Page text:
• Electrification: Electric drive vehicles that use one or more electric or traction motors for propulsion can reduce GHGs and other emissions, mitigating many of the transportation-related impacts associated with increased urbanisation in cities.

Technology reshaping cities


Technology is changing the way we travel and reshaping cities and society. BAI’s study found that 81 per cent of rail users believe advances in transportation technology are either changing the way they use public transportation or increasing its use.


As technology has evolved, it is enabling a new generation of connected travellers or “digital natives” who are more attuned to real-time transportation information and increasingly demand continuous data connectivity throughout their journey.


In the coming decade, these converging trends are likely to be the most transformative change to impact global cities and public transportation since the automobile.


In particular, vehicle automation will likely result in fundamental changes to cities by altering the built environment, costs, commute patterns and modal choice.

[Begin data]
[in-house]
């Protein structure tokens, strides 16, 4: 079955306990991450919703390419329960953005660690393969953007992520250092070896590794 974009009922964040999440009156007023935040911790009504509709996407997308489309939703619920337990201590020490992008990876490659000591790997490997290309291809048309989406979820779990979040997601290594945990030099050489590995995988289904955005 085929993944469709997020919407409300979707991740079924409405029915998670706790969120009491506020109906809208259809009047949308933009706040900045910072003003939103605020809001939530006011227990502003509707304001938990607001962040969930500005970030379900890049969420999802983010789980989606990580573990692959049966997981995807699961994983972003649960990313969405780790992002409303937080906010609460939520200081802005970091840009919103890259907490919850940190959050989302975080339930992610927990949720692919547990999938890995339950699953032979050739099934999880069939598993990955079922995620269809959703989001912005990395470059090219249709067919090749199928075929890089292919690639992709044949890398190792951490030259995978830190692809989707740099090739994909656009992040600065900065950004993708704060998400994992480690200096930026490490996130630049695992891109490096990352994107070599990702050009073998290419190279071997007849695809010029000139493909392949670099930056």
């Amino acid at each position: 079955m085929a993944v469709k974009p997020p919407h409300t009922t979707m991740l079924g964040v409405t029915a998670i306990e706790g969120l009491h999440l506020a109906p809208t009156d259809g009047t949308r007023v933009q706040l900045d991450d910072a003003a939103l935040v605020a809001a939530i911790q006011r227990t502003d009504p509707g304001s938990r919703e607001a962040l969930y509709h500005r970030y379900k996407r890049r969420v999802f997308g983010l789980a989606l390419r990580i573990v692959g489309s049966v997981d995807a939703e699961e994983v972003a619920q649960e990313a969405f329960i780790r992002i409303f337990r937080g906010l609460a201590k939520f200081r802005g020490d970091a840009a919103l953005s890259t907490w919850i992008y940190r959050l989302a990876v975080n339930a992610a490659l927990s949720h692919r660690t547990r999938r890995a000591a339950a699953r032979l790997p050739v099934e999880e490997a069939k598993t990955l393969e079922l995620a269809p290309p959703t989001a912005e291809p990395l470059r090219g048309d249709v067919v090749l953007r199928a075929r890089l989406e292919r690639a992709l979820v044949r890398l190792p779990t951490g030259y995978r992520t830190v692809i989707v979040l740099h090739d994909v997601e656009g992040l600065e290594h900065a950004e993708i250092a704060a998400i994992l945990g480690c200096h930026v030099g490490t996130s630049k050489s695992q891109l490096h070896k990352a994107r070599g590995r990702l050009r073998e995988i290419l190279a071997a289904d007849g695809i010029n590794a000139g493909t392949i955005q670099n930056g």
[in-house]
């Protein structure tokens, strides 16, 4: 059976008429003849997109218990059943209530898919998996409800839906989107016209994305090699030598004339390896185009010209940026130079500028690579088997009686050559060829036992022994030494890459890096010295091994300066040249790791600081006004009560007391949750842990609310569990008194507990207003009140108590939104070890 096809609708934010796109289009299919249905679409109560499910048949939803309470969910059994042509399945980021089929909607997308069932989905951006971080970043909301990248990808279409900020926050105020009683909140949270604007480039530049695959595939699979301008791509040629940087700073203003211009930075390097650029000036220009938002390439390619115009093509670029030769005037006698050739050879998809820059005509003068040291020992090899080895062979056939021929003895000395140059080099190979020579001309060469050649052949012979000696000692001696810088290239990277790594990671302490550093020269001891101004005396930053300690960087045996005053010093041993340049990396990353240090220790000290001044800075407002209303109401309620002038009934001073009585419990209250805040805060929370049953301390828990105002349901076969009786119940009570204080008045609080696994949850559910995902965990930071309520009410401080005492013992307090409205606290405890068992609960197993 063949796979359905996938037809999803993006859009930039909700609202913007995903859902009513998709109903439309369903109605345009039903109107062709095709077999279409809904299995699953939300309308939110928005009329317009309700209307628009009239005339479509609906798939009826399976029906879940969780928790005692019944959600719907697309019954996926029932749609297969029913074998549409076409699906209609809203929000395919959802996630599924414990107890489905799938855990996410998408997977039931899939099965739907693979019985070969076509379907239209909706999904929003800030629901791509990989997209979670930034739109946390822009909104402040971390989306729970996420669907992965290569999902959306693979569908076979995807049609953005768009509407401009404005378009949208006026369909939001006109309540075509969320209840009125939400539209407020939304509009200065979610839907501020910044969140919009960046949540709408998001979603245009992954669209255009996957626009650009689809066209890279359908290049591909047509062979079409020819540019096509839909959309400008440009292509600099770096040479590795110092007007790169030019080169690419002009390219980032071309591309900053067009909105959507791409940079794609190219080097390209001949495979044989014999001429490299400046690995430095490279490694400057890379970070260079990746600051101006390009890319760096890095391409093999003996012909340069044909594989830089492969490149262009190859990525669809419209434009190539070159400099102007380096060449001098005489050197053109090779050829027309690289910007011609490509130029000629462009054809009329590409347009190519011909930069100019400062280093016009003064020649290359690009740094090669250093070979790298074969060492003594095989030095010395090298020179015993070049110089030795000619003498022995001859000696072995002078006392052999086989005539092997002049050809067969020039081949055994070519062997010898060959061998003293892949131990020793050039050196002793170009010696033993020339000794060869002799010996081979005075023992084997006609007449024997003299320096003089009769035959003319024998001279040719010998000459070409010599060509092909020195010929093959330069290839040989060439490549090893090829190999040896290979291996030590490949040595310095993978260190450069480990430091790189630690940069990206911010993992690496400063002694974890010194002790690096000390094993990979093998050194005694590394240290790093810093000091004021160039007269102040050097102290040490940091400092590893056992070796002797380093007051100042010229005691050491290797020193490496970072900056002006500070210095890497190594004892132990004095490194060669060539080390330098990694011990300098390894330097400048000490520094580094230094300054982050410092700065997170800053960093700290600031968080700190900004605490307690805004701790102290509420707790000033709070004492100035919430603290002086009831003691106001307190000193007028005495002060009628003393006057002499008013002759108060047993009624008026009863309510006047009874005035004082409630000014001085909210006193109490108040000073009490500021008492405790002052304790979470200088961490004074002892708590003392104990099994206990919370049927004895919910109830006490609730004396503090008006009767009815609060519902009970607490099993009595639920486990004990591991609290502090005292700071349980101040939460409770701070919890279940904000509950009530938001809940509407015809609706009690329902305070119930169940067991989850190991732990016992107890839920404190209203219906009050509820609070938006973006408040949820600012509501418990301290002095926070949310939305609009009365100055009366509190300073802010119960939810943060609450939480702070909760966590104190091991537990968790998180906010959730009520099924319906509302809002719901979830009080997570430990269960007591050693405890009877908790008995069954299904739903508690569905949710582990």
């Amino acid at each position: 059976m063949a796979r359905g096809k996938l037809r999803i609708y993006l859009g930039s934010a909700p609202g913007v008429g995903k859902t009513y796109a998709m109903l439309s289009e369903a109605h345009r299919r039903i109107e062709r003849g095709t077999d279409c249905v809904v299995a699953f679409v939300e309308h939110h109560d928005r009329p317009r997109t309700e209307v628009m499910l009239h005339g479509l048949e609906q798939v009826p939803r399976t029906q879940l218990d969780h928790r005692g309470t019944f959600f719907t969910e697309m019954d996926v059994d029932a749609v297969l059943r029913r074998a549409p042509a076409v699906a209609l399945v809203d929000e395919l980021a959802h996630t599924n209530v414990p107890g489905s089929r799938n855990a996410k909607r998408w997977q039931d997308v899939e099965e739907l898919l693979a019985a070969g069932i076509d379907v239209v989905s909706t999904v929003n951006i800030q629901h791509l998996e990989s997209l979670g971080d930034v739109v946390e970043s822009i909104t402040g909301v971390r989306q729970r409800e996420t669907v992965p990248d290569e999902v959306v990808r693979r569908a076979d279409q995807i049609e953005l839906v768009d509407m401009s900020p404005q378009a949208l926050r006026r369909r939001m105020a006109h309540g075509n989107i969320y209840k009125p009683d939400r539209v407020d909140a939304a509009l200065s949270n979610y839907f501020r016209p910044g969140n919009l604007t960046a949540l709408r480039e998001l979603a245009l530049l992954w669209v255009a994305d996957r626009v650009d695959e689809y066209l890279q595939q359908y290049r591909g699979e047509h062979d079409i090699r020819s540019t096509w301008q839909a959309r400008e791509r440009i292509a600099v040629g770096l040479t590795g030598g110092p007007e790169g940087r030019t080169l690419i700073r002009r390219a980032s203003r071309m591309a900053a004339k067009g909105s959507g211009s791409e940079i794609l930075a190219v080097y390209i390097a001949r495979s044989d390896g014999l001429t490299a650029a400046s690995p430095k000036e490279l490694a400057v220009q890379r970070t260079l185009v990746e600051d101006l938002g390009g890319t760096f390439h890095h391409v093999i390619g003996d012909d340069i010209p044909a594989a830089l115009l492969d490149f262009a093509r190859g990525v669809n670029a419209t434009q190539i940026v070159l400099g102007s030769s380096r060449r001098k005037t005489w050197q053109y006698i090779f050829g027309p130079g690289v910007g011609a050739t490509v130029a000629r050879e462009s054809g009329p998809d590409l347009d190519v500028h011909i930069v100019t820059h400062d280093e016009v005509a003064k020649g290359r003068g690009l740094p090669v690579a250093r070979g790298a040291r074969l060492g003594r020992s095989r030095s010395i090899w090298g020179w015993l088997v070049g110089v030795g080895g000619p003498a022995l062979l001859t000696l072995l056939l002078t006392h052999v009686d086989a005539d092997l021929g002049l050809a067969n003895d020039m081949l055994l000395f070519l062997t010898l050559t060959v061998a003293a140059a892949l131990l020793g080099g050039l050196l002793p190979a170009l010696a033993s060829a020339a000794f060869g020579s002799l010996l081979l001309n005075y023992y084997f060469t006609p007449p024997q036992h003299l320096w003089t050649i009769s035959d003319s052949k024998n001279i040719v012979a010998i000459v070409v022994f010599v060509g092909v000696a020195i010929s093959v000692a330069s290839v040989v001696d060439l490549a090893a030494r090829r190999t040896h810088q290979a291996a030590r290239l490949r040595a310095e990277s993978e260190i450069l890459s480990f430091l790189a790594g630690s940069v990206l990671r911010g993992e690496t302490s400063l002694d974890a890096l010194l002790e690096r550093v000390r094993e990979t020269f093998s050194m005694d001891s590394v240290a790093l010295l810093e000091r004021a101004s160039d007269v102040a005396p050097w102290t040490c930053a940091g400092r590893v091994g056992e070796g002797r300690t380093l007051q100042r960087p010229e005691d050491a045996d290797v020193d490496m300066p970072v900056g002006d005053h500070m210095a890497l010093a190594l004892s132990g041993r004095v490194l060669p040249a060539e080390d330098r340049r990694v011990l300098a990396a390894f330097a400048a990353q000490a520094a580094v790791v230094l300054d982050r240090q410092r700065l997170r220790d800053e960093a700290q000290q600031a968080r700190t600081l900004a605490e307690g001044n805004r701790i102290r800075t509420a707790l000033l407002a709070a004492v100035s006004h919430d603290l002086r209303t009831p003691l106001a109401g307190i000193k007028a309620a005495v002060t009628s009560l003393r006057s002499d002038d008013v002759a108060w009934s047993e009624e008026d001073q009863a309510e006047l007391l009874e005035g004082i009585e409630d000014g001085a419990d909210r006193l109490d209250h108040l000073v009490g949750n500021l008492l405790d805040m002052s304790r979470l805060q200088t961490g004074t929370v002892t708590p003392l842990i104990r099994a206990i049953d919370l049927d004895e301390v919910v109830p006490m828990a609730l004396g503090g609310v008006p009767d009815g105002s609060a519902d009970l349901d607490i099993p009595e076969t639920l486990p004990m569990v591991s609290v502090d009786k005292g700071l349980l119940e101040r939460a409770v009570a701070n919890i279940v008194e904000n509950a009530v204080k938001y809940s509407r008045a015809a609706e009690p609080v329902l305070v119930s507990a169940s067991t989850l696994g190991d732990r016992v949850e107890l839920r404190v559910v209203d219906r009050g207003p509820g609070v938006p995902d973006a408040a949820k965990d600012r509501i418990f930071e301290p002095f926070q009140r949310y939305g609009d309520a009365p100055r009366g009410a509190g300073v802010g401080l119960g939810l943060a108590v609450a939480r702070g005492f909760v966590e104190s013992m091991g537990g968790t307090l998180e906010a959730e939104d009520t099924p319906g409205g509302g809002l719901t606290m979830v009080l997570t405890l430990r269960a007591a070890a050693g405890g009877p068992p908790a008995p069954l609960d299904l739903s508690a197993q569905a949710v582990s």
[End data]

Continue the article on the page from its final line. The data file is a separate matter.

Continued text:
Vehicle automation will likely change the nature of longstanding modal relationships that have existing in transportation for years and presents several potential opportunities for smart cities and public transportation.


Opportunities for public transportation and smart cities


Technology can serve as a transportation “multi-modal multiplier” for smart cities and improve the effectiveness of public transportation. The digitisation of public transportation with real-time information, mobile applications, and other technologies can enhance the customer experience and allow travellers to make more informed and efficient mobility decisions.